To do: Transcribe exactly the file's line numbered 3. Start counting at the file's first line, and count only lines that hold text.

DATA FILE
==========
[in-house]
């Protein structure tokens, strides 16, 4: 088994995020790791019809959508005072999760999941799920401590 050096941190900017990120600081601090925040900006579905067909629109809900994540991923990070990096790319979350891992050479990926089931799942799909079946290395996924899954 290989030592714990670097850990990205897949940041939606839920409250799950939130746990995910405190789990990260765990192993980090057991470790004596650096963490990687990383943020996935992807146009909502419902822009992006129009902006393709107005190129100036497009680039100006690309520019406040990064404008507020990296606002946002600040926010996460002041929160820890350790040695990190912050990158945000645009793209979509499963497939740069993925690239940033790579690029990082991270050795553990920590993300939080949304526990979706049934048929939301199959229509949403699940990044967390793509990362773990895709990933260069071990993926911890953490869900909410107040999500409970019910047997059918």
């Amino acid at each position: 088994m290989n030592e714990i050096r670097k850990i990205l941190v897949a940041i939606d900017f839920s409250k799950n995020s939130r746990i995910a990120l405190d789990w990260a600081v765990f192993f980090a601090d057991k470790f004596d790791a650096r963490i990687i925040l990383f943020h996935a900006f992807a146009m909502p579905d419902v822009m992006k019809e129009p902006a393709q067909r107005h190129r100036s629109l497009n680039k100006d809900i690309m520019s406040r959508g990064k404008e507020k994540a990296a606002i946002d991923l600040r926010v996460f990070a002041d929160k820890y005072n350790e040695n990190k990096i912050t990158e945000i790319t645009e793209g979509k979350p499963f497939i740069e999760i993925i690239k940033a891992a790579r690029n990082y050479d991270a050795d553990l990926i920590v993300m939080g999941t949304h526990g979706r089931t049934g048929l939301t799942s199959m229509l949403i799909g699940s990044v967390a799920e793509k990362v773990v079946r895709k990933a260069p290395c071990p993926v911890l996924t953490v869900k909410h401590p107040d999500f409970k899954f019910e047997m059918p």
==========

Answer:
């Amino acid at each position: 088994m290989n030592e714990i050096r670097k850990i990205l941190v897949a940041i939606d900017f839920s409250k799950n995020s939130r746990i995910a990120l405190d789990w990260a600081v765990f192993f980090a601090d057991k470790f004596d790791a650096r963490i990687i925040l990383f943020h996935a900006f992807a146009m909502p579905d419902v822009m992006k019809e129009p902006a393709q067909r107005h190129r100036s629109l497009n680039k100006d809900i690309m520019s406040r959508g990064k404008e507020k994540a990296a606002i946002d991923l600040r926010v996460f990070a002041d929160k820890y005072n350790e040695n990190k990096i912050t990158e945000i790319t645009e793209g979509k979350p499963f497939i740069e999760i993925i690239k940033a891992a790579r690029n990082y050479d991270a050795d553990l990926i920590v993300m939080g999941t949304h526990g979706r089931t049934g048929l939301t799942s199959m229509l949403i799909g699940s990044v967390a799920e793509k990362v773990v079946r895709k990933a260069p290395c071990p993926v911890l996924t953490v869900k909410h401590p107040d999500f409970k899954f019910e047997m059918p």